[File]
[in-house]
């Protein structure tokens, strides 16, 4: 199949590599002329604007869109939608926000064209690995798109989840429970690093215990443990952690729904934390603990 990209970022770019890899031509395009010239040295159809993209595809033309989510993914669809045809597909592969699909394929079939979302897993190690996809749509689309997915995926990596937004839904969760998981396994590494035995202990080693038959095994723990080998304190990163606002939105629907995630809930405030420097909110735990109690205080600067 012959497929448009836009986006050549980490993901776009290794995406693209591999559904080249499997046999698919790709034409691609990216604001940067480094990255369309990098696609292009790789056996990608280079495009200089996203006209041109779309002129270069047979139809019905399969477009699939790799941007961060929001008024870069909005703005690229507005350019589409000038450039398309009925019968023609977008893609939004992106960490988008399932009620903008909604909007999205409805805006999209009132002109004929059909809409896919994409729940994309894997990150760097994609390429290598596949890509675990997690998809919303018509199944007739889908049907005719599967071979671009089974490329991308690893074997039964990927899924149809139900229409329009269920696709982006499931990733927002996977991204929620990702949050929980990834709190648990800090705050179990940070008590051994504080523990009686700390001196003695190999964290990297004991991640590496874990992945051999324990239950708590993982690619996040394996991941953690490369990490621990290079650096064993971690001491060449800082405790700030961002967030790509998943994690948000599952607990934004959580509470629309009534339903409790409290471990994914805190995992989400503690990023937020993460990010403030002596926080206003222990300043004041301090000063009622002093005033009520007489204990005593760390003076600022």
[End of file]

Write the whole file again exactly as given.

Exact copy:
[in-house]
């Protein structure tokens, strides 16, 4: 199949590599002329604007869109939608926000064209690995798109989840429970690093215990443990952690729904934390603990 990209970022770019890899031509395009010239040295159809993209595809033309989510993914669809045809597909592969699909394929079939979302897993190690996809749509689309997915995926990596937004839904969760998981396994590494035995202990080693038959095994723990080998304190990163606002939105629907995630809930405030420097909110735990109690205080600067 012959497929448009836009986006050549980490993901776009290794995406693209591999559904080249499997046999698919790709034409691609990216604001940067480094990255369309990098696609292009790789056996990608280079495009200089996203006209041109779309002129270069047979139809019905399969477009699939790799941007961060929001008024870069909005703005690229507005350019589409000038450039398309009925019968023609977008893609939004992106960490988008399932009620903008909604909007999205409805805006999209009132002109004929059909809409896919994409729940994309894997990150760097994609390429290598596949890509675990997690998809919303018509199944007739889908049907005719599967071979671009089974490329991308690893074997039964990927899924149809139900229409329009269920696709982006499931990733927002996977991204929620990702949050929980990834709190648990800090705050179990940070008590051994504080523990009686700390001196003695190999964290990297004991991640590496874990992945051999324990239950708590993982690619996040394996991941953690490369990490621990290079650096064993971690001491060449800082405790700030961002967030790509998943994690948000599952607990934004959580509470629309009534339903409790409290471990994914805190995992989400503690990023937020993460990010403030002596926080206003222990300043004041301090000063009622002093005033009520007489204990005593760390003076600022």